There are a lot of people ( salespeople as well as friends/relatives ) who are shocked that I don’t have life insurance. The salespeople of course try to sell it to me, although I’m not certain they would call them predatory. I don’t have it because I don’t need it , for multiple reasons.
- My pension provides 3 yrs pay if I die before I retire which has been enough to pay off the mortgage since we bought the house.
- My kids are grown and out of the house now, but even when they weren’t my husband’s income was enough for them to live on if the house was paid off.
- I’m not interested in paying $X per year so I can leave my children an inheritance when they are too old for it to be meaningful. I’d rather either save it for my own retirement or give it to them before I die, when it will actually make a difference to them.
But a lot of people don’t understand that not everyone needs insurance and I think that’s what robby is talking about.
And they underwrite the people who want to buy a policy, so they only write policies for healthy 70 year olds, whose life expectancy is significantly longer than the “average” 70 year old.
But the other thing going on is that at the high end, life insurance is a way to avoid paying taxes on the money without outright gifting it to your kids (until you are dead.) A lot of the universal life options are really investments, and you retain control of a lot of the money, but they have the feature that if you die unexpectedly the money passes tax-free to your heirs. That’s not as large a market now that the estate tax exemption is so high, but it’s still an important consideration for a lot of wealthier people.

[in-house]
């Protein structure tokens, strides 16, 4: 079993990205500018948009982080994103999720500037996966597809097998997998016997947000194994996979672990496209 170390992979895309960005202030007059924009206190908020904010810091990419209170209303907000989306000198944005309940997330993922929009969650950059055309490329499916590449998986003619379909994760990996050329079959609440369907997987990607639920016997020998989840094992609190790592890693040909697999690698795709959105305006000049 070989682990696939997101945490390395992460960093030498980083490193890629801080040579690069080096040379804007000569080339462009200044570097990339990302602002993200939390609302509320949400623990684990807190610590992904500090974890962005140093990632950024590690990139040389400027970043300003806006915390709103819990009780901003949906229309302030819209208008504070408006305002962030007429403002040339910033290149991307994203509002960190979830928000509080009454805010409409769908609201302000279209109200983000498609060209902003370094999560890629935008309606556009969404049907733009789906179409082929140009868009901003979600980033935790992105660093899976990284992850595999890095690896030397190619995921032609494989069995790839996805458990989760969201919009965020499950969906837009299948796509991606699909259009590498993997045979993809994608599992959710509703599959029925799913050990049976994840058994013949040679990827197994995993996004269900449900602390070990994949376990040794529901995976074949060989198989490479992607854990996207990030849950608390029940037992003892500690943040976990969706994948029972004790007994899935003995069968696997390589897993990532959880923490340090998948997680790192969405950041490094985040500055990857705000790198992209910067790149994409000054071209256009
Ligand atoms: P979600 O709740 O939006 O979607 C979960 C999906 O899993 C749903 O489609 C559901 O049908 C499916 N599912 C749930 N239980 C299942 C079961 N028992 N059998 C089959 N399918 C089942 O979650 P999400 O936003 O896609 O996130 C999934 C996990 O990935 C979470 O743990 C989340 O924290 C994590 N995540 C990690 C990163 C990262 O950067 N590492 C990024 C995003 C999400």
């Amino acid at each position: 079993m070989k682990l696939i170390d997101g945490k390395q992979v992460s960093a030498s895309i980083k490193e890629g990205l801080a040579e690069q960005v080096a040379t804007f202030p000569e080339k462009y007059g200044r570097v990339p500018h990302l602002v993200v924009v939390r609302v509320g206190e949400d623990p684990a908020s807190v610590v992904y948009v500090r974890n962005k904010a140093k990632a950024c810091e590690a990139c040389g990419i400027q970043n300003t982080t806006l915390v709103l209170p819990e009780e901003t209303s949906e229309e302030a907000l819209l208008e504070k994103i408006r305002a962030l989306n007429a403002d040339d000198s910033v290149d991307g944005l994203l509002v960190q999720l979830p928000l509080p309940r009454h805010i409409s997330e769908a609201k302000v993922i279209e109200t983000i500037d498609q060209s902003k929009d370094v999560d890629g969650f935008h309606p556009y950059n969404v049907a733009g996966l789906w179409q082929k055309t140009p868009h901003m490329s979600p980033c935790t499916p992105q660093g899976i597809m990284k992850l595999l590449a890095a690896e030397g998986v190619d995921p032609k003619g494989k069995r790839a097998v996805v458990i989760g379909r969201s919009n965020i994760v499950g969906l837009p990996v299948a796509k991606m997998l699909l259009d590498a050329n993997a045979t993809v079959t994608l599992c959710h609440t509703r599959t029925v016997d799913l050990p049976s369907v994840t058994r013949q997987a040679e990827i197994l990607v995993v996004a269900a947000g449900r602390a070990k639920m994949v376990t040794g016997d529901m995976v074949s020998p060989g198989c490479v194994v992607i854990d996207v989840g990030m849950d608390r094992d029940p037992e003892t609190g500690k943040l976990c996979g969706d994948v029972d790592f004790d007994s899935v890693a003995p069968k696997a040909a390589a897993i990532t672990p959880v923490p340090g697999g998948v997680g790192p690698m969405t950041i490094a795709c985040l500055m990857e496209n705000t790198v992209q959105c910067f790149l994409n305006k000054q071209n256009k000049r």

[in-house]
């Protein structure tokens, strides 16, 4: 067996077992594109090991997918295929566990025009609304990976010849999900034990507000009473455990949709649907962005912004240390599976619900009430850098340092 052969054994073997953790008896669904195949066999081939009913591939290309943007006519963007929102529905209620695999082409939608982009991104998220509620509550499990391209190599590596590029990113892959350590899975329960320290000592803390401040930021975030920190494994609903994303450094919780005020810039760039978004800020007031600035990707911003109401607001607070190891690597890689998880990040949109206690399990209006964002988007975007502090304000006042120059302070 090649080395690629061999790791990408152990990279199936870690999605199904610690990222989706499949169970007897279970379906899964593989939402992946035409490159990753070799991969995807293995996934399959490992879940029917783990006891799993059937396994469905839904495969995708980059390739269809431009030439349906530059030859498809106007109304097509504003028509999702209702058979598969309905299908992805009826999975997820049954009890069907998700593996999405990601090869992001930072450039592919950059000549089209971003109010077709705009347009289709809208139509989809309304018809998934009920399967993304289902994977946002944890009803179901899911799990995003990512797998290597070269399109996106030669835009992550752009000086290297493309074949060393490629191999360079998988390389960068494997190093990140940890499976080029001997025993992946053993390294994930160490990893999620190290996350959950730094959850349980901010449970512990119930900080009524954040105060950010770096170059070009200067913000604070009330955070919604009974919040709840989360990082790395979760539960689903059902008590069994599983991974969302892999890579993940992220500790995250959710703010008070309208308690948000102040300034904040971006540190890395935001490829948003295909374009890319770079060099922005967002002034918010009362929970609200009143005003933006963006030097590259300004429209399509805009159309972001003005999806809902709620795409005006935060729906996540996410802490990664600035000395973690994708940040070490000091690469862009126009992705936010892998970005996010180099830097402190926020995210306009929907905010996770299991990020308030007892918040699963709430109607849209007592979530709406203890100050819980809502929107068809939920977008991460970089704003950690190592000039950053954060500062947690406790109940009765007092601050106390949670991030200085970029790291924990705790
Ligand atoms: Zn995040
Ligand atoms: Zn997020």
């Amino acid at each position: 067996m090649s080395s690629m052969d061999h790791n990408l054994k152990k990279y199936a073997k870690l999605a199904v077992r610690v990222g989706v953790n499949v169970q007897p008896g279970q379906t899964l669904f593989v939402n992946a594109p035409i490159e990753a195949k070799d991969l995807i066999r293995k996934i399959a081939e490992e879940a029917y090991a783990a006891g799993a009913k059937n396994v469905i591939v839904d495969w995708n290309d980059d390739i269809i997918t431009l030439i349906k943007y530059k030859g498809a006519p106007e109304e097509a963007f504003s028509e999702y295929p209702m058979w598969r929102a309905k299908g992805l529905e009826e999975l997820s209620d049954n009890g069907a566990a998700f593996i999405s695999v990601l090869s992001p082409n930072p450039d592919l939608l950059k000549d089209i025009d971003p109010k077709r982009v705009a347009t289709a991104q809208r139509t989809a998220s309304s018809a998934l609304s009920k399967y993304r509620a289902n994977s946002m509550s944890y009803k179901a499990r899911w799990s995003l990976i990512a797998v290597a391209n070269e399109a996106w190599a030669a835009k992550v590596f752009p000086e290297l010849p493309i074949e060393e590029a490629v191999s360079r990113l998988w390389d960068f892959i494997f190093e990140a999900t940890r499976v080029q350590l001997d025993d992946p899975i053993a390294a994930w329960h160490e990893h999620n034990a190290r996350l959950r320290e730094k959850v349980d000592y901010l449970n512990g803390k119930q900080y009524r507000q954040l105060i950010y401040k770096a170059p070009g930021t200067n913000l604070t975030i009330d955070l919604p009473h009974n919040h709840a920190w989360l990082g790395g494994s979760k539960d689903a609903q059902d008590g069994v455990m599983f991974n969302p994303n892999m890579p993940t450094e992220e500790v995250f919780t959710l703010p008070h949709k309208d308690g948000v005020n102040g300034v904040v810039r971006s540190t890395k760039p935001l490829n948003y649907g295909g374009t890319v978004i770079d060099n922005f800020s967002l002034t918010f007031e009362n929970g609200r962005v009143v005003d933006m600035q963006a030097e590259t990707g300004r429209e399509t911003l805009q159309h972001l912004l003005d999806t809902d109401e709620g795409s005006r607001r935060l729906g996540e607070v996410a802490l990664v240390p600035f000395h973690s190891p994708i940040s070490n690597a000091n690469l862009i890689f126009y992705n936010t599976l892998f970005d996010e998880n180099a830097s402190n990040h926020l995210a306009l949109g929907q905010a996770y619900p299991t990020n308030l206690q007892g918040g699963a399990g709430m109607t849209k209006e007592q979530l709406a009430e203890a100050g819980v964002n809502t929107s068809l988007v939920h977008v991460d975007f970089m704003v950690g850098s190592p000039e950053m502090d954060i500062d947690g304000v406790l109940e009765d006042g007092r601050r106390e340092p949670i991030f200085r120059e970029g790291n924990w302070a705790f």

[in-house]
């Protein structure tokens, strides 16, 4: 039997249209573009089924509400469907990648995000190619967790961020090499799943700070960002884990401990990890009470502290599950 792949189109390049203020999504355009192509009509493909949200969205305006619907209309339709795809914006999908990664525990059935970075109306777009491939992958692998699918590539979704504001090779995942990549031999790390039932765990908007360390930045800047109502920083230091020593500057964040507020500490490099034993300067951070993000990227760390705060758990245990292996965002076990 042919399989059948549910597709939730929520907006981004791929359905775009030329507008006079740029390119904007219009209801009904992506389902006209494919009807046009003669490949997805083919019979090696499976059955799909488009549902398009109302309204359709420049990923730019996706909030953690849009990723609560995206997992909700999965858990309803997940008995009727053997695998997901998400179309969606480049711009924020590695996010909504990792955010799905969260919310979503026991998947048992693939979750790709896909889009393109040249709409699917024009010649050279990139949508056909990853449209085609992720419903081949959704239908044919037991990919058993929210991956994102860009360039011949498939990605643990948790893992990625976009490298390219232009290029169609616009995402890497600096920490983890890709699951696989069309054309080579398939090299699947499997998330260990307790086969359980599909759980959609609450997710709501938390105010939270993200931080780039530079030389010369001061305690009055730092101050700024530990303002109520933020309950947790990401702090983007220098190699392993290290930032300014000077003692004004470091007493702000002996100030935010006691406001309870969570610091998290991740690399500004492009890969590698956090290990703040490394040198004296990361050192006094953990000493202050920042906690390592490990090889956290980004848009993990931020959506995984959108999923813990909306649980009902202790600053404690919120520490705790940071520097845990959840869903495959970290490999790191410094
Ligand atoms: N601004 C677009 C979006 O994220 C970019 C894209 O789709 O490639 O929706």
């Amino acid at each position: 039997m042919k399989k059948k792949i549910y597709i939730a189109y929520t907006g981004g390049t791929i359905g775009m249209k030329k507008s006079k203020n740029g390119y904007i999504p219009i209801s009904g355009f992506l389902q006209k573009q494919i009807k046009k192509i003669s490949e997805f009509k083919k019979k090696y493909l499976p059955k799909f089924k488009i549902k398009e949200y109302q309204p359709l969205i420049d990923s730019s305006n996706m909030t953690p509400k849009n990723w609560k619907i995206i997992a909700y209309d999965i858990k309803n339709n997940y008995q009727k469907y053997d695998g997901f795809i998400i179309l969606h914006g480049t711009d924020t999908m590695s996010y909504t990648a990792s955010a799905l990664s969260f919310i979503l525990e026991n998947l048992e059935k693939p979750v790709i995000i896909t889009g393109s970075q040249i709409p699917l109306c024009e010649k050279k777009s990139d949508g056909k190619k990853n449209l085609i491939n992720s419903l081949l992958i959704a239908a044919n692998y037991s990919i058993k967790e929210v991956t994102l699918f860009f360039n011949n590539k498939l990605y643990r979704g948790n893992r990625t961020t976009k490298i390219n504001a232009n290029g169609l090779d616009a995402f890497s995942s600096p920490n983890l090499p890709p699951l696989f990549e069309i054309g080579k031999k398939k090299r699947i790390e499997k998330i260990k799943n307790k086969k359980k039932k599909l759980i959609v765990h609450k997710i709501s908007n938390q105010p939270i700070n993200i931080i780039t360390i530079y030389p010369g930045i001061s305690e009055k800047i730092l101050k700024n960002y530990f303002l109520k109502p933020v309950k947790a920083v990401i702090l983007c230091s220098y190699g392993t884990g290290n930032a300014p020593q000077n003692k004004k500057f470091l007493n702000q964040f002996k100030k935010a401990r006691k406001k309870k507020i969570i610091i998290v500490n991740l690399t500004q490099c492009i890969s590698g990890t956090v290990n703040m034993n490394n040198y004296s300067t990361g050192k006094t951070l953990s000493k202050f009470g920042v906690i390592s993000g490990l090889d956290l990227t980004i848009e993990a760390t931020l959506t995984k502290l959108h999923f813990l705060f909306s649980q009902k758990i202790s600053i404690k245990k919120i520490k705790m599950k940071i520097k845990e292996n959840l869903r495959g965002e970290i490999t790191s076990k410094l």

Absolutely, not everyone needs life insurance. Usually when seniors are looking for life insurance it is to pay for final expenses, funeral costs and other things because they can’t afford to prepay with a funeral home and don’t want their kids to have to start a go fund me to pay for it.
But that’s not a situation that everyone finds themselves facing.
Here’s a part of the small print. The commercials don’t tell you how much insurance you’re getting. When they say $9.99/mo. or whatever, that $9.99 buys you a “unit.” That unit is based on actuarial tables and heaven only knows what else. For a healthy 70-year old woman, that $9.99 might buy a (numbers for example only) $5,000 whole life policy or a $10,000 10-year term policy. For an 80-year old heart patient, the payout might be only $1,000 or $2,000. Would you like $50K in coverage? Sure, but that will cost you X multiples of $9.99 to buy that many “units.”
And remember, insurance companies don’t just stuff their policyholders’ money in a big mattress and pass it back out as each person dies. They use it for investments, like real estate or stocks.
Yes, my wife’s employee benefit - insurance for spouse - simply stops covering me at age 65. If you need more than funeral expenses after that, it’s usually too late.
There is (or used to be) a “scam” based on owning life insurance policies on people who were soon to die. You weren’t cheating the insurance companies — they already knew the person had a fatal disease — the ploy was a tax shenanigan I think, perhaps to change ordinary income into capital gains. Does anyone remember the details?